Understanding Heim Theory

1. Dec 26, 2006

John Reed

I've been looking at Heim theory for some time now. I got copies of
Heim's books and finally have reached an understanding of how it works.
To briefly explain what this involves, there is a mysterous matrix Heim
called "A" in Heim's equation that is involved in all the mass
calculations, but nobody knew where it came from. I finally found this
in Heim's books and translated it. Heim said exactly where it comes
from, and this explains why the mass values are so accurate. The whole
thing is rigged. I don't think Heim did this intentionally, but those
who came after him didn't understand what he had done and assumed that
the particle masses were being computed from first principles when in
fact they had been put into the complicated equations in a hard to
understand manner.

Here's a posting I made yesterday to the PhysicsOrgForum Heim group:

"Yes, I found that part of Heim's book, and translated it for myself.
Heim does explain where the A matrix came from, and what a surprise!
Heim says "One investigates each matrix value using the interpretation
(101b), the EMPERICAL DATA OF GROUND STATES" (masses). "Then one can
heuristically reduce the A(i,m) and A(6,6) to limiting values of pi, e
and xi". In other words, the ground state masses were put into the A
matrix. No wonder we have such wonderful agreement with the observed
data. The masses were already put into the equations, and then we turn
around and recompute them. If I hadn't worked so long on this it would
be worth a good laugh. When I worked through how the A matrix was being
used to compute masses, I thought it was more than chance that 12 of the
A matrix components are being used to compute 12 ground state masses.

Heim was after the excited states, and for this he needed good estimates
of the ground states. He used experimental mass values for this. Since
the excited state masses computed with the theory are worthless, I'm
afraid that Heim theory has reached the end of the line for me."

John Reed

2. Dec 26, 2006

jal

If you had NOT... then it would have been a good laugh.
Thanks for doing what I could not.
jal

3. Dec 27, 2006

serg271

John Reed wrote:

> "Yes, I found that part of Heim's book, and translated it for myself.
> Heim does explain where the A matrix came from, and what a surprise!
> Heim says "One investigates each matrix value using the interpretation
> (101b), the EMPERICAL DATA OF GROUND STATES" (masses). "Then one can
> heuristically reduce the A(i,m) and A(6,6) to limiting values of pi, e
> and xi". In other words, the ground state masses were put into the A
> matrix. No wonder we have such wonderful agreement with the observed
> data. The masses were already put into the equations, and then we turn
> around and recompute them. If I hadn't worked so long on this it would
> be worth a good laugh. When I worked through how the A matrix was being
> used to compute masses, I thought it was more than chance that 12 of the
> A matrix components are being used to compute 12 ground state masses.
>
> Heim was after the excited states, and for this he needed good estimates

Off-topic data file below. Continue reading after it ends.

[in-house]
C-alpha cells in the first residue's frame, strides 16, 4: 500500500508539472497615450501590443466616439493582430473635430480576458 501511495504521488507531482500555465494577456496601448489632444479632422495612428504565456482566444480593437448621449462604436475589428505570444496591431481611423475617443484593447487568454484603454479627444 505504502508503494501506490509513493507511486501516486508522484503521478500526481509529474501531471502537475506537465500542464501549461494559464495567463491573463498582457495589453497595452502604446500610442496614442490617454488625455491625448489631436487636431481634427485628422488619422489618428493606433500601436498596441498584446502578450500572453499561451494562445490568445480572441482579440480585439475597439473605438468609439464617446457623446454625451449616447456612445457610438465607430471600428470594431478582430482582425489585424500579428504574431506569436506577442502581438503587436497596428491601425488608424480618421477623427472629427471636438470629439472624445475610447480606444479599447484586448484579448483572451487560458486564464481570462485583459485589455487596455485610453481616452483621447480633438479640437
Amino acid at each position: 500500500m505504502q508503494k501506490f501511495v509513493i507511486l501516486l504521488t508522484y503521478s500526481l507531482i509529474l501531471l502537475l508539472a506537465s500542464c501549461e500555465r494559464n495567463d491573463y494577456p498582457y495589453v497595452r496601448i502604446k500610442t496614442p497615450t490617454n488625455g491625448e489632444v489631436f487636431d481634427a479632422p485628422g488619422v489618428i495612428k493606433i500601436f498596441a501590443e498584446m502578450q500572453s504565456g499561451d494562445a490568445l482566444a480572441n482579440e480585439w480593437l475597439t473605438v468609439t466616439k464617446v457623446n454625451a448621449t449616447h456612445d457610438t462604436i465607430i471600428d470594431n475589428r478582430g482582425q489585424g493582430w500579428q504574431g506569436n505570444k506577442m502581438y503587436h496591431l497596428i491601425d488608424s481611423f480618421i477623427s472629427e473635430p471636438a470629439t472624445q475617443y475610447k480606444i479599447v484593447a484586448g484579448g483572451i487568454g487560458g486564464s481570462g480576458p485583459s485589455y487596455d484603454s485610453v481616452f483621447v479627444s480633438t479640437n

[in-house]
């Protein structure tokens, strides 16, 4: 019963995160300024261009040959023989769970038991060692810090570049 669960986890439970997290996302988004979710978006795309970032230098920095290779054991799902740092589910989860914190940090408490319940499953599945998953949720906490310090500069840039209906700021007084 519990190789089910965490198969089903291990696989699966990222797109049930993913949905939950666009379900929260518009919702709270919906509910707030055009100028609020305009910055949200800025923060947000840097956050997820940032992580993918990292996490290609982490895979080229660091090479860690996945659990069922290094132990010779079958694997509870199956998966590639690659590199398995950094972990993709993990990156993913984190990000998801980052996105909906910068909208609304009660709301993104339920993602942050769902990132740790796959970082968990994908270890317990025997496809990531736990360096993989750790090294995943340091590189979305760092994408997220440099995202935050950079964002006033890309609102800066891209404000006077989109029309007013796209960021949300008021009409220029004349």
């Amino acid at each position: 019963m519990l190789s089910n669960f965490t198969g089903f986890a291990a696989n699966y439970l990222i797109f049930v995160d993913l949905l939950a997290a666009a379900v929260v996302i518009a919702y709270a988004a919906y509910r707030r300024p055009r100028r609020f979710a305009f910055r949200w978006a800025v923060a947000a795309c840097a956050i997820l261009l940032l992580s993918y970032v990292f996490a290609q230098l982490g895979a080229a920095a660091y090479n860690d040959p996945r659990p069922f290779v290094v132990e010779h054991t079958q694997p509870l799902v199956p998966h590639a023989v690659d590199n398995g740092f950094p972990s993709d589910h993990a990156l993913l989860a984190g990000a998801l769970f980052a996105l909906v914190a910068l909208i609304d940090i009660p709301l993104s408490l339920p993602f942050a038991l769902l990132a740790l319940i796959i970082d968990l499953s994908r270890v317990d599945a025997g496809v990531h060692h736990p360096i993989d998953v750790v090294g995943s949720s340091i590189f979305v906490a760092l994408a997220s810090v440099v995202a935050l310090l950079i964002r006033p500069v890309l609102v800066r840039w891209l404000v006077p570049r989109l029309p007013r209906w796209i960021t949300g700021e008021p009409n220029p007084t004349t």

> of the ground states. He used experimental mass values for this. Since
> the excited state masses computed with the theory are worthless, I'm
> afraid that Heim theory has reached the end of the line for me."
>
> John Reed

This information should be inserted into wikipedia. There is no
explanation how masses derived in the wiki article for now.

[Moderator's note: Why not do it yourself? -P.H.]

4. Dec 27, 2006

serg271

John Reed wrote:

> "Yes, I found that part of Heim's book, and translated it for myself.
> Heim does explain where the A matrix came from, and what a surprise!
> Heim says "One investigates each matrix value using the interpretation
> (101b), the EMPERICAL DATA OF GROUND STATES" (masses). "Then one can
> heuristically reduce the A(i,m) and A(6,6) to limiting values of pi, e
> and xi". In other words, the ground state masses were put into the A
> matrix. No wonder we have such wonderful agreement with the observed
> data. The masses were already put into the equations, and then we turn
> around and recompute them. If I hadn't worked so long on this it would
> be worth a good laugh. When I worked through how the A matrix was being
> used to compute masses, I thought it was more than chance that 12 of the
> A matrix components are being used to compute 12 ground state masses.
>
> Heim was after the excited states, and for this he needed good estimates
> of the ground states. He used experimental mass values for this. Since
> the excited state masses computed with the theory are worthless, I'm
> afraid that Heim theory has reached the end of the line for me."
>
> John Reed

This information should be inserted into wikipedia. There is no
explanation how masses derived in the wiki article for now.

[Moderator's note: Why not do it yourself? -P.H.]

5. Mar 4, 2007

Freederick

You are claiming that Heim, in essence, typed in empirical data for particle masses. Note , however, that Heim theory predicts not only masses that were known at the time of publication, but also masses for neutrinos. This prediction is still pending verification. These posited neutrino masses cannot have been obtained from "empirical data" as you claim; at the time of publication (1980) neutrinos were believed to be massless, yet Heim's calculations showed otherwise. This inconsistency raises doubt about the accuracy of your findings.

As for inserting this "information" into Wikipedia: Please note that Wikipedia policy does not allow including original research in articles, and Usenet postings are not regarded as a http://en.wikipedia.org/wiki/Wikipedia:Reliable_sources#Reliable_sources" for article contents.

Last edited by a moderator: Apr 22, 2017